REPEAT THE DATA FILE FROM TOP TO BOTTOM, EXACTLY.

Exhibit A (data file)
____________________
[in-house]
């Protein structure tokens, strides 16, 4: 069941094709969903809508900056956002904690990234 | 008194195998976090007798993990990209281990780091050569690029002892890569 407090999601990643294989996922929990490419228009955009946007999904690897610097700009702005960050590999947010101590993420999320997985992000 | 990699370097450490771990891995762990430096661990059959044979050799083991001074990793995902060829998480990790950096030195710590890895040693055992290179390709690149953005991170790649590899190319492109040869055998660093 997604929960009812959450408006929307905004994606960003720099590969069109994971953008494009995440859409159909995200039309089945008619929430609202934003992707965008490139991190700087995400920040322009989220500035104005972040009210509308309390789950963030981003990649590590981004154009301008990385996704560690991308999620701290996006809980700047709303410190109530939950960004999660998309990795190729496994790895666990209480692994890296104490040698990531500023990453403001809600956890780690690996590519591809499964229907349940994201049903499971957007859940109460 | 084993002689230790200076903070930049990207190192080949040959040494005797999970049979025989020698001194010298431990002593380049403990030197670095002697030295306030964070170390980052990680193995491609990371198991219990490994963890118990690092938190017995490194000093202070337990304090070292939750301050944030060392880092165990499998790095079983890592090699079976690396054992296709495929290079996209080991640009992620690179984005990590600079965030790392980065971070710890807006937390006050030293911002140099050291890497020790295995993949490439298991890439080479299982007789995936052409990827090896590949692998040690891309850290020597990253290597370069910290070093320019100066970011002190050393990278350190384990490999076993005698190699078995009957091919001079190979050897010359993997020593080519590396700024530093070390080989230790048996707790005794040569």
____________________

[in-house]
């Protein structure tokens, strides 16, 4: 069941094709969903809508900056956002904690990234 | 008194195998976090007798993990990209281990780091050569690029002892890569 407090999601990643294989996922929990490419228009955009946007999904690897610097700009702005960050590999947010101590993420999320997985992000 | 990699370097450490771990891995762990430096661990059959044979050799083991001074990793995902060829998480990790950096030195710590890895040693055992290179390709690149953005991170790649590899190319492109040869055998660093 997604929960009812959450408006929307905004994606960003720099590969069109994971953008494009995440859409159909995200039309089945008619929430609202934003992707965008490139991190700087995400920040322009989220500035104005972040009210509308309390789950963030981003990649590590981004154009301008990385996704560690991308999620701290996006809980700047709303410190109530939950960004999660998309990795190729496994790895666990209480692994890296104490040698990531500023990453403001809600956890780690690996590519591809499964229907349940994201049903499971957007859940109460 | 084993002689230790200076903070930049990207190192080949040959040494005797999970049979025989020698001194010298431990002593380049403990030197670095002697030295306030964070170390980052990680193995491609990371198991219990490994963890118990690092938190017995490194000093202070337990304090070292939750301050944030060392880092165990499998790095079983890592090699079976690396054992296709495929290079996209080991640009992620690179984005990590600079965030790392980065971070710890807006937390006050030293911002140099050291890497020790295995993949490439298991890439080479299982007789995936052409990827090896590949692998040690891309850290020597990253290597370069910290070093320019100066970011002190050393990278350190384990490999076993005698190699078995009957091919001079190979050897010359993997020593080519590396700024530093070390080989230790048996707790005794040569």